Meave leakey fossil million years dating
If the 62000 skull showed that 1470 was not a single odd individual, the other two specimens seemed to provide a vital piece of evidence that had been missing. The new finds included an almost complete lower jaw (60000) — considered to be the most complete mandible of an early Homo yet found — and a part of another lower jaw (62000).The fossils were collected between 20 by a team led by Meave and Louise Leakey, the mother-and-daughter paleoanthropologists of the Koobi Fora Research Project and members of the famous African fossil-hunting family. Meave Leakey is the wife of Richard Leakey, a son of Louis and Mary Leakey, who produced the early evidence supporting Africa’s central place in early human origins. Leakey divides his time between Stony Brook University on Long Island, where he is a professor of anthropology, and the Turkana Basin Institute in Kenya.“We are more certain that 1470 was not a one-off, and not everything 1470 is big.” In their first formal report, Dr.Leakey and her colleagues wrote in the journal Nature, “These three specimens will greatly aid the reassessment of the systematics and early radiation of the genus Homo.” They, however, chose not to assign the fossils to any existing or new species until more analysis is conducted on contemporary hominids.Uncovered from sandstone at Koobi Fora, badlands near Lake Turkana in Kenya, the specimens included a well-preserved skull of a late juvenile with a relatively large braincase and a long, flat face, which has been designated KNM-ER 62000 (62000 for short).It bears a striking resemblance to the enigmatic cranium known as 1470, the center of debate over multiple lineages since its discovery in the same area in 1972."I don't have any scientific grounds to say that this is directly anecestral.It certainly is a branch of the human family tree," says Leakey in the Los Angeles Times.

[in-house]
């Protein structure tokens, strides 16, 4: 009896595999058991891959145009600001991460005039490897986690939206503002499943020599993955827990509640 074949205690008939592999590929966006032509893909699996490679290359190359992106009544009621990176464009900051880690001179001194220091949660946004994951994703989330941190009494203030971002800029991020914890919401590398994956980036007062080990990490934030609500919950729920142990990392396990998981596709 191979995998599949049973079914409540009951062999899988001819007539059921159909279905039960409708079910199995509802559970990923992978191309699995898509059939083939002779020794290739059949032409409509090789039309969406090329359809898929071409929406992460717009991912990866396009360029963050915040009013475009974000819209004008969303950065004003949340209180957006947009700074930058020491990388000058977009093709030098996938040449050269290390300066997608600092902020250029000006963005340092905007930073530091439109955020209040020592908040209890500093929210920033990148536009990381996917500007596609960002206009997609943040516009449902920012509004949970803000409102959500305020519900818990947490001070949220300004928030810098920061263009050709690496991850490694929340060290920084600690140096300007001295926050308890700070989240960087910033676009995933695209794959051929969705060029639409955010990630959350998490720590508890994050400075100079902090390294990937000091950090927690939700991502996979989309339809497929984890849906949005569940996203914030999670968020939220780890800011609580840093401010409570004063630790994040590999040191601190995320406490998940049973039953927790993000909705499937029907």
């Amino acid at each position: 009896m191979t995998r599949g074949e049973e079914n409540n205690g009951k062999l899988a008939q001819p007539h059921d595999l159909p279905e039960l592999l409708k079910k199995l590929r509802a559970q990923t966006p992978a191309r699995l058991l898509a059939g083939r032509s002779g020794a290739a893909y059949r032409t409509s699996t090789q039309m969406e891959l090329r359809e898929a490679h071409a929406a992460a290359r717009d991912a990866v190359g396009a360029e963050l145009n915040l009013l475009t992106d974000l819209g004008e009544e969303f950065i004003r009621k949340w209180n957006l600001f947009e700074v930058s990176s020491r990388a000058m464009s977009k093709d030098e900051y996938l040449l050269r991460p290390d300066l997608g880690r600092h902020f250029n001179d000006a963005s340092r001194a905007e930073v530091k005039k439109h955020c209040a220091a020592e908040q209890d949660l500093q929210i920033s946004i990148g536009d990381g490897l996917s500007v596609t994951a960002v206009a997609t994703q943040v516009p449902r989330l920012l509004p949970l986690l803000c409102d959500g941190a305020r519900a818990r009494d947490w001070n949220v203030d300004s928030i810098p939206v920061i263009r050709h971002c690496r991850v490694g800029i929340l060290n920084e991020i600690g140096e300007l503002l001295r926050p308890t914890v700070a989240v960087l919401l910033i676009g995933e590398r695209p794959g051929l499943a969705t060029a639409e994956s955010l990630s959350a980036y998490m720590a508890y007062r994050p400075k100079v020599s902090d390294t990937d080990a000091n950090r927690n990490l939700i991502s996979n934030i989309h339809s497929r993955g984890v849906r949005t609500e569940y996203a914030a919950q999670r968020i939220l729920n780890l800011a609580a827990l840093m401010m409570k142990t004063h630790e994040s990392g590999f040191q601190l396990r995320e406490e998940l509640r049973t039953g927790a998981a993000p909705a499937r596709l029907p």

The Los Angeles Times admits: "Only about 30 fragments of skull and jaw were found, but no long bones or ribs.Tattersall continued, “And it supports the view that the early history of Homo involved vigorous experimentation with the biological and behavioral potential of the new genus, instead of a slow process of refinement in a central lineage.” Bernard Wood of George Washington University, who has studied the early Homo fossil record, wrote in a companion article in Nature, “In a nutshell, the anatomy of the specimens supports the hypothesis of multiple early Homo species.” Dr.Wood then weighed the pros and cons of placing the new fossils with the species H.Chris Stringer of the Natural History Museum of London, who had no part in the research, agreed that it looked as if the new discoveries “confirm the distinctiveness of 1470” and “therefore confirm the existence of a distinctive kind of early human around 1.8 to 2.0 million years ago.” But he noted that “there remain many uncertainties” about the 1470 fossil “and whether it might still be just a large specimen of Homo habilis.” Another problem, Dr.Stringer said, is that in the last three decades, as the number of fossils attributed to habilis has grown, it has become unclear how to define what is and is not a member of that Homo species.